Sesquicentennial Corner—July


When St. Francis Home / St. Francis Orphanage, that is, the Citizens’ Hospital and Orphan Asylum, was founded 150 years ago, most of those who came were from the Tiffin area, but after 1871 when a new building was built, they came from all over the diocese, that is, the Cleveland Diocese, and even as far as Chicago and New York.

To support the work, Father Bihn began receiving many donations for the orphans; some parishes had special collections for them.  Some elderly brought their patrimonies.  Some guardians or the families could contribute to an orphan’s support.  If guardians could not contribute to a child’s support, they and the children and the institution signed an “Indenture of Apprenticeship,” wherein the guardians surrendered “all right to care and custody” of the children and the children bound themselves to stay, usually until they were 16 or 18 and to obey the rules and regulations.  The institutions bound itself to provide for the children, “care for them properly in health and sickness, give them a suitable education in the common school branches, and do all in its power to train them as good Christians.”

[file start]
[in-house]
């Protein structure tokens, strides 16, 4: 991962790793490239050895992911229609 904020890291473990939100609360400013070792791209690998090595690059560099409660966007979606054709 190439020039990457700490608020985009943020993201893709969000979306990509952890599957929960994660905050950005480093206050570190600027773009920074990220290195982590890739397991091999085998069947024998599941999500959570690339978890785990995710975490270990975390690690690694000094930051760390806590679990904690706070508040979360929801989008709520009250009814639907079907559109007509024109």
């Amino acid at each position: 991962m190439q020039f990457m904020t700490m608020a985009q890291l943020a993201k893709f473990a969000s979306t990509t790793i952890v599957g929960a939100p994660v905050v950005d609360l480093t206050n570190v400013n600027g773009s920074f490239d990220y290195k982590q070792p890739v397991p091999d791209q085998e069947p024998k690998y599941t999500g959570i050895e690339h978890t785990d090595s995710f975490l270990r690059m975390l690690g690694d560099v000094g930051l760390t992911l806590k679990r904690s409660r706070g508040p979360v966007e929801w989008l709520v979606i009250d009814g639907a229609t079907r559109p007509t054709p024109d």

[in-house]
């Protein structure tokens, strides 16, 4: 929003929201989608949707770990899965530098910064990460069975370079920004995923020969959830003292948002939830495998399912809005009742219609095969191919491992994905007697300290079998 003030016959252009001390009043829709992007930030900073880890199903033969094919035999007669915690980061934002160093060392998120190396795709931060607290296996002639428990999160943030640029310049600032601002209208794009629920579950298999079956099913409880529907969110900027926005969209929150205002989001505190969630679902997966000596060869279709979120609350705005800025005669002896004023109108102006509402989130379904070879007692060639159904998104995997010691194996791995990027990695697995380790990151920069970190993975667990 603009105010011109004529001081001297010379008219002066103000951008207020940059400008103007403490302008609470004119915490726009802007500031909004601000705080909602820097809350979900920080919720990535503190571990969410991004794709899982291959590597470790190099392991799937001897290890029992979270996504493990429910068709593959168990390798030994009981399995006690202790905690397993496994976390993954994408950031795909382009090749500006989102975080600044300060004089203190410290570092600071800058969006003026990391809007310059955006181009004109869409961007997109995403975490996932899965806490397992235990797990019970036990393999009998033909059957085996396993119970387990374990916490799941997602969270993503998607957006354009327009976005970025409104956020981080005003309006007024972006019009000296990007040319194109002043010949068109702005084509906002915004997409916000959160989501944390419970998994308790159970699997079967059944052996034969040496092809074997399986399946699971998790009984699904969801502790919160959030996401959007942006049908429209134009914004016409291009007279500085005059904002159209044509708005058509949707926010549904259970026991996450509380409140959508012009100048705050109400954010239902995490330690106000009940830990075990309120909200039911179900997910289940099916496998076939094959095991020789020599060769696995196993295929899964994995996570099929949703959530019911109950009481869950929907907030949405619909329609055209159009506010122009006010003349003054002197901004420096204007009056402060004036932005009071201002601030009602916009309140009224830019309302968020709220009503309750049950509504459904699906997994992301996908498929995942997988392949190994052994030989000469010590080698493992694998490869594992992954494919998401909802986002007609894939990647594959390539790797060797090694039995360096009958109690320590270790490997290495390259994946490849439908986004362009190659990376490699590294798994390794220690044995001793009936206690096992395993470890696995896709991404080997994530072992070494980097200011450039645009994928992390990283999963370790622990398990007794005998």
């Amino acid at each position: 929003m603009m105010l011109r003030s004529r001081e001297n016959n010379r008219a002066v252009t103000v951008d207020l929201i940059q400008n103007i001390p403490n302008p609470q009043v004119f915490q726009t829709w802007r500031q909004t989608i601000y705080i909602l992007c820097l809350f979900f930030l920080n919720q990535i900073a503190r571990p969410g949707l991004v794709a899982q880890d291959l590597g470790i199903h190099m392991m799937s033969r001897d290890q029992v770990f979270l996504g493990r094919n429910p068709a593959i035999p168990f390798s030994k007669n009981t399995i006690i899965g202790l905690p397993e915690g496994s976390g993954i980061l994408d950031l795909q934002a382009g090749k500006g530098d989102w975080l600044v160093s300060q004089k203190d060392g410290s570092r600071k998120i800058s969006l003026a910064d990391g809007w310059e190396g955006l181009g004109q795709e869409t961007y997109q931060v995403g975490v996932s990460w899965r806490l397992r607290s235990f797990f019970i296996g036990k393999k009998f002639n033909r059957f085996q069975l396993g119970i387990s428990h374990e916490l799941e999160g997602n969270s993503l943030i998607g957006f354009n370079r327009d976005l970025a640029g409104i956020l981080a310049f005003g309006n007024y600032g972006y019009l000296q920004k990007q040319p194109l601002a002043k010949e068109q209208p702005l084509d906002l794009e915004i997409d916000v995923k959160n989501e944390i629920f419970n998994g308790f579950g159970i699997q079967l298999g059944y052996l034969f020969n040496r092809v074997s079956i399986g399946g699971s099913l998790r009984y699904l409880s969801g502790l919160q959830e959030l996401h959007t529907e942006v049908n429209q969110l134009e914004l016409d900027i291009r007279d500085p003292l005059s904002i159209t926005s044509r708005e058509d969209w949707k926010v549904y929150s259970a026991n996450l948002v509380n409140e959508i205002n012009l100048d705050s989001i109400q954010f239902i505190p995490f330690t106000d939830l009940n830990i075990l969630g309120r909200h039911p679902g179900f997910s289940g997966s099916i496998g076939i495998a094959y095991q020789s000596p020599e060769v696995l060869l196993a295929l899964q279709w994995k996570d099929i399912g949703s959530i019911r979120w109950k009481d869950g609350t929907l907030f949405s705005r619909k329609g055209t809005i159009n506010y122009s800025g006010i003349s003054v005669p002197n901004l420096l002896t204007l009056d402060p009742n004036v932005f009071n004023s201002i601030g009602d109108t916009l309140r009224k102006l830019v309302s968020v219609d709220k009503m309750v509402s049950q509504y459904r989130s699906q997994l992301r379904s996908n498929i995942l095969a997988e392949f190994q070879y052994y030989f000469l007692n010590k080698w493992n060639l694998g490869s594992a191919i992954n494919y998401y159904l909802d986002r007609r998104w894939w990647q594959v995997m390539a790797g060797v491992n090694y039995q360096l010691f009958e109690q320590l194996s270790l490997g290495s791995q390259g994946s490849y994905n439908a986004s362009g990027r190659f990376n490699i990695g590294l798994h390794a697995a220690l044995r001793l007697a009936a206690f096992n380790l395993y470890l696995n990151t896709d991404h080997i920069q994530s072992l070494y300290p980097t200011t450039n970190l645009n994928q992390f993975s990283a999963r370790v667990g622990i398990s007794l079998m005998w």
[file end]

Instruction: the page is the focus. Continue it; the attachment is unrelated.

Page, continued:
Much of the food came from the gardens and the farm.  Some providers in the community helped keep the costs down.  Tiffin physicians gratuitously provided medical services.  Dentists provided their services without charge, the orphanage only having to pay for materials.  One former orphan remembered that local physicians, Dr. Maurice and Dr. Paul Leahy “adopted the orphans.”  As a youngster, she often sat on the doctors’ laps she would often tell.

Without much money to support so many, Father Bihn successfully approached the Seneca County Auditor in 1886 for the institution to be tax exempt.  In 1925, when St. Francis Orphanage, came under the jurisdiction of Toledo Catholic Charities, Catholic Charities helped provide support for the children.  The institution has endured over these 150 years through the good works and generosity of many.